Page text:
Royal Dutch Shell plc CEO Ben van Beurden on Tuesday made a forceful case about the future of natural gas, noting that the supermajor has a quiver of arrows targeting multiple projects worldwide.

Speaking at the Oil and Money Conference in London, van Beurden said many are wondering about the future of the oil and gas industry overall, particularly in light of climate change and the future of the world. He has not been shy about advocating for alternative energies by investing in hydrogen and electric car charging.

“A few months ago, I suggested that the UK should consider ending sales of conventional cars before 2040,” he told the audience. “That got a little attention at the time. But even headlines that are true can be misleading. They might even make people think we have gone soft on the future of oil and gas. If they did think that, they would be wrong.”

Shell is looking to the future with its New Energies division, where it plans to spend $1-2 billion a year on renewable and alternative energies, but it’s a paltry amount compared to total annual capital spending of $25 billion.

The portfolio will continue to evolve, van Beurden said, and alternative energies are to become a “bigger part of what we do. But that pace of change will be linked to the pace of change in society. We do plan to be at the forefront of change in our industry, but we cannot and will not seek to dislocate ourselves from the people who buy our products.”

Shell’s core business “for the foreseeable future” is “very much in oil and gas, and particularly in natural gas...Oil is going to be needed by this world for a long time to come, and gas even more so.”

Shell has taken big steps in the past couple of years to meld its vision for natural gas, which included merging with BG Group plc, one of the leading liquefied natural gas (LNG) operators in the world. The gas assets “were truly a jewel in the crown,” said the CEO. “Overnight, Shell cemented its leading position on LNG.”

The supermajor’s plans for all things gas, including gas-to-liquids (GTL) and LNG, extend far and wide, with holdings in the Sakhalin 2 project, Pearl GTL project in Qatar, the Prelude LNG facility offshore Australia and a Nigerian LNG project with six production lines in operation.

In addition, “there is our Pennsylvania chemicals project, which will be be using shale gas once construction is complete...Wherever you find natural gas in the energy system you also find Shell.”

The long list of gas-directed projects also now includes the Shell-led LNG Canada, which was given a green light in September. The first gas exports to Asian markets are expected by the mid-2020s.

“If anything shows you that Shell means business when it comes to gas, it is this project,” van Beurden said. The export project set for Kitimat in British Columbia “would not have made it if it had not had such a compelling case on costs.” The project also is “compelling” because it is “one of the lowest greenhouse gas emission-profiles for a project of its kind, in large part because of our decision to use hydro power.”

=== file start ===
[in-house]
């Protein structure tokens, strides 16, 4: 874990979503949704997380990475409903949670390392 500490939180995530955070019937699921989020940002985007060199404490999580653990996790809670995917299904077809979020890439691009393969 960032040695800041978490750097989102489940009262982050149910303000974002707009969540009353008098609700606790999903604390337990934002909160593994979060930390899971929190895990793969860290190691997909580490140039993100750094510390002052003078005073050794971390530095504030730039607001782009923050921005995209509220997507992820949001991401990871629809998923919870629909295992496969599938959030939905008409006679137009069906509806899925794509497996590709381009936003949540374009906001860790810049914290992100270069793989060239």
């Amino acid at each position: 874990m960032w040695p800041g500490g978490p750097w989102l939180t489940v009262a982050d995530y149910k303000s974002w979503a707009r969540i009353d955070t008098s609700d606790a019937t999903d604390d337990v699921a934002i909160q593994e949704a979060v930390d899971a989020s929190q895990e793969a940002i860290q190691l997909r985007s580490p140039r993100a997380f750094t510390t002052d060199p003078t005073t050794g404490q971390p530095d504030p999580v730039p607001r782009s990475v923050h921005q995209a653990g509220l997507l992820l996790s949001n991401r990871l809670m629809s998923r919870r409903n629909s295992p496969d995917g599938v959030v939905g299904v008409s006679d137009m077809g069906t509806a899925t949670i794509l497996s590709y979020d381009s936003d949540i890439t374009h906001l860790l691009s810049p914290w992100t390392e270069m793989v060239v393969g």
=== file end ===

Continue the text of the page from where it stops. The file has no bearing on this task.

Gas now accounts for one-third of the company’s capital invested, “and these days Shell produces about as much gas as we produce oil,” van Beurden said. “But with a third of the company’s capital invested in gas, it cannot just be about growth.”

Shell’s Integrated Gas unit “has to generate serious cash...That’s why it is classified as what we call a cash engine in the Shell portfolio, alongside oil products, and conventional oil and gas…

“By contrast we look to deepwater and chemicals as our main areas for growth” in the near term.

“Shale is at the next level, considered an emerging opportunity, alongside New Energies. So, we have invested heavily in gas, to the point that we lead the international oil companies. And we intend to keep it that way.”

Between 2018 and 2035, Shell expects gas demand to grow at an average of 2%/year, twice the rate of total worldwide energy demand. The future of LNG looks even better, he said. “We expect demand for LNG to increase at an average of 4% per year until 2030.”

Shell saw a need to backstop its gas investments, particularly for LNG, as it realized how much demand was growing. Shell has warned about the low level of international investment in LNG. The company’s LNG outlook issued this year “raised the possibility of a supply crunch by the mid-2020s.”

Still, industry has to “improve the environmental case for gas,” he said. “Society rightly demands ever cleaner energy. Where natural gas is concerned, this means we must reduce leaks of methane throughout the production system.”

Shell has joined its peers in working to reduce methane emissions and recently launched a push to improve data gathering on operational leaks, including oil and gas projects. The goal is to reduce emissions below 0.2% by 2025.

Moving into gas “can be smart for the industry as a whole; and even more so if it can continue to come together to boost the environmental case for gas by tackling methane leaks,” said the CEO. “No newspaper will run a story with this headline: ‘Oil and gas CEO has confidence in future of gas.’ That is not news. But, nevertheless, it is true.”